If you need me, I’ll be in France. I gotta go. There’s a huge Tiramisu in them thar hills, and I aim to eat me some.
So I’ve got 25 weeks to get ready for the Blue Ridge Parkway Marathon. I think I’m going to prepare the Lydiard way, unless someone convinces me otherwise. I’ve got time to gradually build the miles, but do I have the chutzpa to do three long runs a week in the winter? I’d like to think so. We’ll see.
I know the Furman method is very popular, but I don’t think it’s enough running for me. If my wife wants to go for a trot after I’ve got back from a tempo run, she’d have to go alone with the Furman plan. Lydiard actually encourages running easy all the time, so long as it’s enjoyable.
I’ve been gradually building back up to 30 mi/wk this month and am feeling pretty fresh. My races from here on out might not be as fast, but only if I’m smart. That’s always a risky bet. If I build the mileage gradually, I should be able to put quite a few under my feet.
Of course, the feet are really in charge. If my feet prefer Furman, Furman it will be.
I thought I would cover my bragging with a thin veneer of barefoot education. To the point: I’m older than I was as a shod runner, I’m less fit than I was as a shod runner (I used to do a lot of exercises, now I just run), I do less speedwork than when I was a shod runner, BUT I’m much faster than I was as a shod runner. I went from a 23:21 5k PR (age 26), a pace where I hovered for four years, then after a four year hiatus from running I come back barefoot to a 20:22 5k PR (age 34). Why?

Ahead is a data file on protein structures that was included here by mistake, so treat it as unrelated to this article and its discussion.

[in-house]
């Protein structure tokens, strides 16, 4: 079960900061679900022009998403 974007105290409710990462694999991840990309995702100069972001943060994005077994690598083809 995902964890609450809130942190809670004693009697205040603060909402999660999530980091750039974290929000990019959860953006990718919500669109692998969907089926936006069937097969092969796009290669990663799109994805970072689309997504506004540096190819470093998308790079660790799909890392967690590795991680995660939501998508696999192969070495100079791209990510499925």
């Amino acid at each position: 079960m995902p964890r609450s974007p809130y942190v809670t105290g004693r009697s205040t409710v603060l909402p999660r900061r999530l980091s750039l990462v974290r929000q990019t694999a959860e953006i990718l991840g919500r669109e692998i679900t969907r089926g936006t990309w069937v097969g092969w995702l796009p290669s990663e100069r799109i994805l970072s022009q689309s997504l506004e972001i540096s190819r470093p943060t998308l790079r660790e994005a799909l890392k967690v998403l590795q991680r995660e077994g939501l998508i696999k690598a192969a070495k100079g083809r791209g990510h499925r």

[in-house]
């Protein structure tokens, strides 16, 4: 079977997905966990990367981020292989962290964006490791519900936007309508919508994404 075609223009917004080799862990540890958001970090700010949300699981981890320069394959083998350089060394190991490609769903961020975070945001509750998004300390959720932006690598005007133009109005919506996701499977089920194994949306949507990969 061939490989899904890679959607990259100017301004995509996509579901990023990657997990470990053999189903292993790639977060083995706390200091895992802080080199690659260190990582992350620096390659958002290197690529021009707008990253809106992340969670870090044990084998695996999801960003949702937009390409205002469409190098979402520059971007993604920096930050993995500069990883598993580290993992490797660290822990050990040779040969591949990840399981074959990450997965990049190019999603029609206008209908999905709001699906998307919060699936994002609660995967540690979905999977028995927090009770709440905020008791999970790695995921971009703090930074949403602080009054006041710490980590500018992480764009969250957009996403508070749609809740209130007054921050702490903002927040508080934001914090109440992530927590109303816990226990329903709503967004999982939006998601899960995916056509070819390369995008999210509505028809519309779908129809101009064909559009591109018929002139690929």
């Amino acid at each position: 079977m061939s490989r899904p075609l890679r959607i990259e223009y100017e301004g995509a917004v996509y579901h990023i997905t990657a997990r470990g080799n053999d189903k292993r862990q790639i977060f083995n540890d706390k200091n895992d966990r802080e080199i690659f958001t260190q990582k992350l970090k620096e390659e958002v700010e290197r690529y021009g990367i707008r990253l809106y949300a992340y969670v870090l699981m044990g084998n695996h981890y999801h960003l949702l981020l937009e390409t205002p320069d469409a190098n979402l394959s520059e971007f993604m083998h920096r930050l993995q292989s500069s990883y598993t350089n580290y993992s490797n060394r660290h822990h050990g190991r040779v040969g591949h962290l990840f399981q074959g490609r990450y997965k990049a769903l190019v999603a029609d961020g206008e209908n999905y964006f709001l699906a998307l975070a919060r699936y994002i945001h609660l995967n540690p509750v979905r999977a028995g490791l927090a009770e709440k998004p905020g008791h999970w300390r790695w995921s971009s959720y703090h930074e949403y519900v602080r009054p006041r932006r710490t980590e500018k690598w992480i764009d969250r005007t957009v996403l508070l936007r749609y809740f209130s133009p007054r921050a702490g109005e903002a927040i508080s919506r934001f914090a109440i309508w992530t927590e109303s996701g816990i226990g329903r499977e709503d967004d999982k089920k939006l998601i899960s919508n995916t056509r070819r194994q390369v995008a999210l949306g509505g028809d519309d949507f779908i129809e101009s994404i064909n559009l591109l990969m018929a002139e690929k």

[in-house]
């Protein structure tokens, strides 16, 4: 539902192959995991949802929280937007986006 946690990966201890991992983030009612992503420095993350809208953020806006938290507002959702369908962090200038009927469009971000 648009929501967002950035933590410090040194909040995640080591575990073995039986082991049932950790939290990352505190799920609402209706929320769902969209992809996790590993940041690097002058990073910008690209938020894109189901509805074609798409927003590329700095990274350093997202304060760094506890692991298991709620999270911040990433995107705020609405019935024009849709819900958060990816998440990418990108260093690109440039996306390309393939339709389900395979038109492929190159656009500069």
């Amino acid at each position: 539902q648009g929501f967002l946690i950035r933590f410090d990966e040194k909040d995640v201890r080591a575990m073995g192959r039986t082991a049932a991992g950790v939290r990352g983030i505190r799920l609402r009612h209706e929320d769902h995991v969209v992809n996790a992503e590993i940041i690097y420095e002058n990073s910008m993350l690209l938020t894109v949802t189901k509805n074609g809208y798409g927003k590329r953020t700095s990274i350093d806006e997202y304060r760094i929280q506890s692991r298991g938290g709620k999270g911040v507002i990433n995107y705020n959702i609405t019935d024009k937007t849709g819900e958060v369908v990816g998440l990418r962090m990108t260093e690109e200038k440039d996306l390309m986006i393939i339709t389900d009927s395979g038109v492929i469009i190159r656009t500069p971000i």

Easy. I mean literally – easy. It’s so much less work to run barefoot. If I want to go faster, I lift my feet higher, bump up my cadence, and go. That’s it. The only thing slowing me down is a still imperfect form, my lung capacity, heart strength, and good old fashioned lack of willpower (I’m a wimp, remember).
In shoes, well, first of all I’m in shoes. My feet are weighted. I have to lift the weight, kick it forward, and leap onto that foot. All of my weight crashes down, then I have to push off to propel myself forward. This is the way most people run in shoes. That’s too hard for me.
I’ve started dabbling with speedwork for about a month now. For me that means a fartleky tempo/tempoish fartlek run through my hilly neighborhood. I have a local 3.5 mile route on which I try to beat my previous best time. So far I haven’t slowed down.
I’m sure some of it’s due to improving conditioning, but I think my slow runs are helping too, because on my slow runs I focus entirely on form. Posture erect, landing silently, fast cadence, 11 minute miles. I try to keep that easy feeling on my fast runs.
This might be it; I might be at my peak right now. You never know with these things. But I think I can go faster. And the faster I get, the sooner I can eat. I KNOW I’m not at my eating peak. With proper conditioning, I could eat much, much more.